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||Wow, Iíd love to know what type of jam is used in Russian tea.|
Strawberry? Lumps of strawberry hunkered at the bottom of the cup
Raspberry? A layer of pips to sieve through your teeth when you get to the bottom
Rhubarb? Stringy floaters
Blackcurrant? Little bouncy purple balls popping to the surface from time to time
Arenít other countries wonderful?
|Nicey replies: Yes it does raise many questions, doesn't it?|
I'm glad that you have decent jam at NCOTAASD HQ - this means you can try drinking tea Russian style. I lived in Russia a few years ago and when I first came across tea-with-jam, I thought "Yuck!" - until I tried it. It's easy to make - make ordinary black tea the way you like it best, then stir in a generous teaspoonful of good-quality, preferably home-made jam. Don't add milk, and obviously you won't need sugar.
Incidentally, the Russians don't always drink tea like this, just when they have people round for tea. The jam (in Russian, varenie) is provided in bowls and people also put it on slices of bread - and it's always home-made and extremely nice.
I do hope you like this new tea-drinking experience. I'm going to go and eat some biscuits now.
|Nicey replies: That is so much more impressive than fruit tea.|
Chocolate Caramel Review
|After having browsed your website, i noticed many comments suggesting 'we appreciate your comments' i thought this was too good to be true and i therefore decided to write an email. I firstly must thank you whole heartedly for writing your book. As a lover of tea and biscuits, and of course, sit downs, i was immensely thankful to find your book in the most prestigious waterstones in Cork in Ireland whilst on a recent backpacking holiday. In all fairness, during the long travelling and quiet hostels, your book did in fact provide me with just the sort of humour, comfort and general light-heartedness that i needed on my holiday (even if it did return a little more battered than i would have liked after surviving the cross channel journey in my rucksack).|
I would very much like to be able to give an opinion on many of the biscuits you have mentioned, however i do not believe that i have the time to write it, nor you the time to read it. I shall therefore be brief and selective.
Firstly, the Fox's Jam Cream, as reviewed by your excellent selves, i find to be a fantastic accompaniment to any form of tea (herbal not included) as its cream innner draws the eater forwards before surprising him/her with the fruity jam centre that simply begs to be left in the mouth as its flavours work away upon the taste buds.
Also, The McVities Chocolate digestive with caramel. I find to be a rather peculiar biscuit. Its main selling point i believe, is that its caramel centre works as a steel girder allowing it to be left in the tea for any length of time as the biscuit itself will not dop off. However, upon eating, you do find the usual flavours of the digestive biscuit, grown to be a favourite among many, but you do find a rather sweet caramel slice hiding betwen the chocolate and the aforementioned biscuit. I believe perhaps, that the sweetness can be a little too overpowering.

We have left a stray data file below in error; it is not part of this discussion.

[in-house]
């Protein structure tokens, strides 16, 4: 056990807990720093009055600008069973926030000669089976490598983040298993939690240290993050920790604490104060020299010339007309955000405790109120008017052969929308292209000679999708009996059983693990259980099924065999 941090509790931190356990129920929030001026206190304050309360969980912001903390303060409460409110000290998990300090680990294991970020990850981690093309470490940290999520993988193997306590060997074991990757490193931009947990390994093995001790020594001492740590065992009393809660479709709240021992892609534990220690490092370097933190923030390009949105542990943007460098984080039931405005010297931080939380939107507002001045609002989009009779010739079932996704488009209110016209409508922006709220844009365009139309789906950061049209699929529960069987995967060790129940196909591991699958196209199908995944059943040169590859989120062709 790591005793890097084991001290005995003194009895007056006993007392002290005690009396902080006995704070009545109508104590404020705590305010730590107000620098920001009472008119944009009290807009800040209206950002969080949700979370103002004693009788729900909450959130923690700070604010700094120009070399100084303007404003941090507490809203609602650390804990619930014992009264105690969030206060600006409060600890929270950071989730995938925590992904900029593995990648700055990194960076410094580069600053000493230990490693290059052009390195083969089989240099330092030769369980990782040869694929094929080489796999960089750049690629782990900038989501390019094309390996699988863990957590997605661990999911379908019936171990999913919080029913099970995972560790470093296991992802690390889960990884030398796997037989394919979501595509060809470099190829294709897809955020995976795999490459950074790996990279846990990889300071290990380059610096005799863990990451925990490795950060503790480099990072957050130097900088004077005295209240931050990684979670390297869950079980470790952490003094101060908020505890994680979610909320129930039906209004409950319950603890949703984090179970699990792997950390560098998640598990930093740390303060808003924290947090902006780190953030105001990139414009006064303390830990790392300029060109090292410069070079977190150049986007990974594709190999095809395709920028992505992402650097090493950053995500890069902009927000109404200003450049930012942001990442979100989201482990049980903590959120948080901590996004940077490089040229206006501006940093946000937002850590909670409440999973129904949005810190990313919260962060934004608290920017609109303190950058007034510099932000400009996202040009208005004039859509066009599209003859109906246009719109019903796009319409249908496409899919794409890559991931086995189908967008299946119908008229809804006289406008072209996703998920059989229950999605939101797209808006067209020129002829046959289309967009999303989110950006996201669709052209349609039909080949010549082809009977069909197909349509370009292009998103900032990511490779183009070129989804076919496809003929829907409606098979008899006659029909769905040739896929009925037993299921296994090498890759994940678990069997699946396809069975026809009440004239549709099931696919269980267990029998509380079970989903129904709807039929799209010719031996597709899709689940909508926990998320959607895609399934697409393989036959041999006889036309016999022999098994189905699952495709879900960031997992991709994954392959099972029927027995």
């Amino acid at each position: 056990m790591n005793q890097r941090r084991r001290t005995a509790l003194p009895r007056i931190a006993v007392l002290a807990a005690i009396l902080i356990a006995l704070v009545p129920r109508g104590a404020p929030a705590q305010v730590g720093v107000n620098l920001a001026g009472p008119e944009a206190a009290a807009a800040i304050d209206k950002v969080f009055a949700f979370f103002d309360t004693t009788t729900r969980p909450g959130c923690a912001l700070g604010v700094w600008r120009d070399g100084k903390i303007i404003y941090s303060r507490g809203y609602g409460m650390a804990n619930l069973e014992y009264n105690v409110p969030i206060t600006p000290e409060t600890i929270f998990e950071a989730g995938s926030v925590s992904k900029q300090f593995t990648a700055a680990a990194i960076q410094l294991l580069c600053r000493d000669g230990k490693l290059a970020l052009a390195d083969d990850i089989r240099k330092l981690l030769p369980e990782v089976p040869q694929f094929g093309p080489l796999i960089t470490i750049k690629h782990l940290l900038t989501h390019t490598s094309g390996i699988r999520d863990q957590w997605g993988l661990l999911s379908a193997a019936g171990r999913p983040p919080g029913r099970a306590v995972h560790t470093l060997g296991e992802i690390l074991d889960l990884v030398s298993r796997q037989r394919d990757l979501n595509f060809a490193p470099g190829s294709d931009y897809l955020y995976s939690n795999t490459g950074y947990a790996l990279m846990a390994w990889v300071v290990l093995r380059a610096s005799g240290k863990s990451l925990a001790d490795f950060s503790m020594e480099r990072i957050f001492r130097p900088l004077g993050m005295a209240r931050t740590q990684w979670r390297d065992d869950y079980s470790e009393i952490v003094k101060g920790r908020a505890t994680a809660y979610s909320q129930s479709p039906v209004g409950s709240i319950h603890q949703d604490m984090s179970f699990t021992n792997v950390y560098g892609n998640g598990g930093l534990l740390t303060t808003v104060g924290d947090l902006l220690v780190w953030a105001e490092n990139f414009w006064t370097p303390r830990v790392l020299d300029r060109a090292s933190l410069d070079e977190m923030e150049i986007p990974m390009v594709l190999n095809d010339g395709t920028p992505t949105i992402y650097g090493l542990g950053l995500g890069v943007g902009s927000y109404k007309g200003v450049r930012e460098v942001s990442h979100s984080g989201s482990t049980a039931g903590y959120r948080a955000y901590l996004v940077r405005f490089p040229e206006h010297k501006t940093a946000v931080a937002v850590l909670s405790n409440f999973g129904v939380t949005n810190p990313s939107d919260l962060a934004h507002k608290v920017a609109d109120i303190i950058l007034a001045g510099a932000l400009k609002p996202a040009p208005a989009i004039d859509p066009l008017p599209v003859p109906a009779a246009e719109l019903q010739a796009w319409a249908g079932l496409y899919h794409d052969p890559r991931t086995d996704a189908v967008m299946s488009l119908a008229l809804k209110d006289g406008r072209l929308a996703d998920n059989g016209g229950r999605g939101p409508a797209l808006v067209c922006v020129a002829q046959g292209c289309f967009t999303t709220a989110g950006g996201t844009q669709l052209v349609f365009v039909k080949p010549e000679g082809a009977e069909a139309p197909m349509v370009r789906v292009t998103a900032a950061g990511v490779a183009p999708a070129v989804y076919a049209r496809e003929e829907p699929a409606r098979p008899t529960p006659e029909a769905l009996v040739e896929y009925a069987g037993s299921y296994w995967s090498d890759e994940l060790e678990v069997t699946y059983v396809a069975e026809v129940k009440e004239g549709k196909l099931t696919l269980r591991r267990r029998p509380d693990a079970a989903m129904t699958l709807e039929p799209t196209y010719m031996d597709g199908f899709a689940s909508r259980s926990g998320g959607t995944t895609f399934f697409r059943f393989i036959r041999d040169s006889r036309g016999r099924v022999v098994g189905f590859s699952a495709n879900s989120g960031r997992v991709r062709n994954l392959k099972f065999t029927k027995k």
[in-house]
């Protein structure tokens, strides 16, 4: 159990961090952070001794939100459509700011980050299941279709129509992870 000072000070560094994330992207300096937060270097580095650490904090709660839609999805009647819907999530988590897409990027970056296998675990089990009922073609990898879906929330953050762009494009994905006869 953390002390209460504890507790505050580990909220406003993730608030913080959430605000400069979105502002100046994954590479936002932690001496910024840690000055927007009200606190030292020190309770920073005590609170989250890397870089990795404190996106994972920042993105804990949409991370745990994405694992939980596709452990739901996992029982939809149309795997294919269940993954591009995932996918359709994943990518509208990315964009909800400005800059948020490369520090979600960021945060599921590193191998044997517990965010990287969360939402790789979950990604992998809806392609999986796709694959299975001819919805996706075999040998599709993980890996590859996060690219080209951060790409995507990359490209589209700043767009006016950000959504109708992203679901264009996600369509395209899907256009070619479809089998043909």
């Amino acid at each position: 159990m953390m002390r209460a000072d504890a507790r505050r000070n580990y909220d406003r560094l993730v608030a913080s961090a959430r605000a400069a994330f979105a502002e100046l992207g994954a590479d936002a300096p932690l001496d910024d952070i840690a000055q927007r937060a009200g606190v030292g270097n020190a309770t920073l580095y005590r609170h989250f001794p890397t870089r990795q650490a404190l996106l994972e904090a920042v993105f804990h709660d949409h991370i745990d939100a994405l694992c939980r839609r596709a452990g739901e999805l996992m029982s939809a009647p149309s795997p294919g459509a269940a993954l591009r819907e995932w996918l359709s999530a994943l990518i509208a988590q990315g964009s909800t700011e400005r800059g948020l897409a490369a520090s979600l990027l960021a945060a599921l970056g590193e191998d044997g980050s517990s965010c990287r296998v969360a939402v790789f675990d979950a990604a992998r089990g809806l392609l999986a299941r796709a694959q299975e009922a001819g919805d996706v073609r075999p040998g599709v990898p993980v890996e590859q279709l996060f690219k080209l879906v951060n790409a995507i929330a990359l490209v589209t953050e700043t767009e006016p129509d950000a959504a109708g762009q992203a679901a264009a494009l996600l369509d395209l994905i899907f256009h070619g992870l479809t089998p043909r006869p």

Myself and my College friends in Buxton, Derbyshire have spent many an hour sampling the delights of many biscuits (Unfortunately when this time should be more wisely spent on coursework) and have often suggested that a website should be set up for those in the same opinion as us. However, after finding your site, and also, your book, i find our work is done! and also done to a much better standard than we could have probably done. Thank you again for taking the time to share your interests with the world!
|Nicey replies: Hoorah for Ireland and Cork, or Cork as the locals call it in their own special accent. Actually we met some people from Cork once and their accents were so strong I thought they were Finnish. I was unable to speak to chap directly and he unable to speak to me, his wife had to act as an interpreter.
Also Hoorah for Derbyshire. We had a very nice weekend camping just above Matlock Bath about two weeks ago, and had a lovely cup of tea at the National Tramway Museum in Crich.
Glad to hear others are as keen on jam making as me. This year I have put up a couple of pots of greengage plus six of cranberry jam, made using bags of fruit frozen at Christmas. Needless to say this will propel me into a frenzy of jam tart making which is always a good thing. I still have a stash of last year's jams, including victoria plum, damson and mirabelle so I need to get baking sharpish.
|Nicey replies: The younger members of staff tell me that 'Big cook little cook' just made some Jam tarts so I have tart making tension now. We took the end of the last batch round to Biscuit Enthusiast Mandy, who managed to have a couple of them before the younger members of staff saw them off.|
Jammie Dodger Review
|Reading your review of Jammie Dodgers, you say "This also makes attempts to part both biscuits somewhat futile, due to the adhesive jam". However following the biccy barrel being replenished, I discovered the elusive technique. Gripping one shortcake biscuit in each hand, one simply twists each biscuit in opposing directions, therefore stretching the jam until breaking point. The method wasn't 100% successful, the bottom biscuit has a tendency to crack if you try to pull the biscuits apart whilst twisting, but the majority of the time, i was successful. The anticlimax to all this however is that the jam is impossible to lick off wach shortcake half, rendering the process rather pointless, unless one desires to stick jammy dodger halves to the wall, in a sort of baked treat dado rail...|